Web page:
Job interviews and mental health: to disclose or not to disclose?

May 11, 2023 - updated Feb 22, 2024

5 mins

Job interviews and mental health: to disclose or not to disclose?

As we emerge from a global pandemic and mounting economic and political turmoil affects our everyday lives, it’s unsurprising that the crumbling state of people’s mental health is being discussed more than ever. Once considered ‘taboo’ to talk about publically, mental health is a topic we can no longer ignore, especially considering that, according to the National Institute for Mental Health (NIMH), an estimated 57.8 million adults in the United States live with a mental health disorder. However, despite this number, a stigma around mental health still exists.

Navigating transparency and stigma

When it comes to the workplace, job pressures can create a particularly challenging battleground if you struggle with your mental health. You might feel the need to show up and perform consistently, no matter what you’re going through mentally. One study from Mental Health America’s 2022 Mind the Workplace report further confirms this by reporting that only 1 in 2 employees feel that their employer cares about their mental wellbeing, raising some questions about whether it’s a good idea to discuss your mental health openly at work. On the one hand, it could help to reduce stigma and inspire workplace change. Or instead, talking about your mental health with an employer or prospective employer could potentially hinder opportunities in your career if it’s misunderstood.

There are a few things to consider when deciding whether you want to be transparent about your situation, especially if you’re going for a new job. A job interview is an opportunity to put your best foot forward, even when you don’t always feel your best. So, is your mental health situation something that defines you and your capabilities? Is it worthwhile to be transparent and share your experience without shame?

In honor of Mental Health Awareness Month, we spoke with Dr. Bill Howatt to get his insights on the topic. Dr. Howatt is a workplace mental health expert with over 25 years of experience working with senior executives at progressive and successful organizations nationally and internationally. Here, he shares his perspective on how to navigate discussing mental health in a job interview, what you should consider, and best practices depending on your unique situation.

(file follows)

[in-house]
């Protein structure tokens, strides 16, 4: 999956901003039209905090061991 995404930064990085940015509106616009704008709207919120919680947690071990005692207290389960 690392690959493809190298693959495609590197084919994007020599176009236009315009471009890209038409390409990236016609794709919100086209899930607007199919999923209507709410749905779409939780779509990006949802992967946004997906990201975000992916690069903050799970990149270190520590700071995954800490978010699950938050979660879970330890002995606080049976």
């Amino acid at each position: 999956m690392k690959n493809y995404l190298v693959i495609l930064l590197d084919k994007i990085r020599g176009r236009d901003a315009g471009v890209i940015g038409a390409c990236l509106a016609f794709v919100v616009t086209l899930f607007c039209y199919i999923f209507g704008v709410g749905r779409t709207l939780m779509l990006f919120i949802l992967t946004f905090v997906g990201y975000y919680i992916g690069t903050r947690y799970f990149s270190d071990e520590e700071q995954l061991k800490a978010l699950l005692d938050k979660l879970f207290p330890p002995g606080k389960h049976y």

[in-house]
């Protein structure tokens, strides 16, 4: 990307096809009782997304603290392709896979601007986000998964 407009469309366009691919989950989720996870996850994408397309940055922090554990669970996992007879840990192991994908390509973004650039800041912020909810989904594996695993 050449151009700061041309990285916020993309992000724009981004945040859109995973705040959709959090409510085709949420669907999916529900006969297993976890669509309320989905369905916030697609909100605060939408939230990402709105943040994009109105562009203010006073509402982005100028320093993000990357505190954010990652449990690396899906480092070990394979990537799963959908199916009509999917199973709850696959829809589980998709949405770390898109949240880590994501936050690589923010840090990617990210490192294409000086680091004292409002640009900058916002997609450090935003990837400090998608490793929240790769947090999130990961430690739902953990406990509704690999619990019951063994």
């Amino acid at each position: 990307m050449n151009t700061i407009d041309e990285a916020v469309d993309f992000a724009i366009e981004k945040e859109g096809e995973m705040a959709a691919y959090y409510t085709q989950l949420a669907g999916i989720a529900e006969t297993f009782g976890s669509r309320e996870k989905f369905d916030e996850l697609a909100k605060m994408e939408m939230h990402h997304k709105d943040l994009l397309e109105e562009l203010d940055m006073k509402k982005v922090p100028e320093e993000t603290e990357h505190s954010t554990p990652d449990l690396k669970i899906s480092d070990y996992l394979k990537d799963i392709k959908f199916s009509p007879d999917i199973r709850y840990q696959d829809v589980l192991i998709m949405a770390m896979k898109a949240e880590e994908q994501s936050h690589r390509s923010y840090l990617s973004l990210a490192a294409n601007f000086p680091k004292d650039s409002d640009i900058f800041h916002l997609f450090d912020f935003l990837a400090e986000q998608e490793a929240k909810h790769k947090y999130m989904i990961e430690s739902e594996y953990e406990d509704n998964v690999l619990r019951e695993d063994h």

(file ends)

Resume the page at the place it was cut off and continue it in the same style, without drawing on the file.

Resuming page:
Should you talk about mental health in an interview?

Dr. Howatt wants to make it clear off the bat: navigating mental health is a highly personal situation, and there is no clear yes or no answer. “It really depends on where the person is at with their level of comfort and confidence,” Dr. Howatt shares. “I have lived my entire life with anxiety and ADHD and am open about it. For me, the risk is not being transparent. But sadly, the stigma around mental health is still alive, and some employers do not understand it yet.”

Deciding whether or not to talk about your mental health ultimately comes down to its impact and role in your life. If you think your mental health could affect your work and performance, that might be worth considering when taking on a new job. Regardless of your decision, establishing the purpose behind why you are disclosing information about your mental health is vital.

Consider your reasons for disclosing your mental health condition

If you’ve established your prospective employer needs to know about your mental health struggles or an official diagnosis from a medical professional because you feel it could affect your work, follow up with why disclosing that information matters and what you need because of it. If you’ll require specific considerations, relay that to your interviewer.

“You must be clear on what you want and why you would tell a prospective employer. For example, does your situation require special accommodation?” Dr. Howatt explains. “If not, then my philosophy is, why tell?” He also points out that by framing a mental health issue in the same way you would a physical health issue, your perspective might shift. “For example, think about how most folks wouldn’t mention their high blood pressure if it is managed,” Dr. Howatt notes.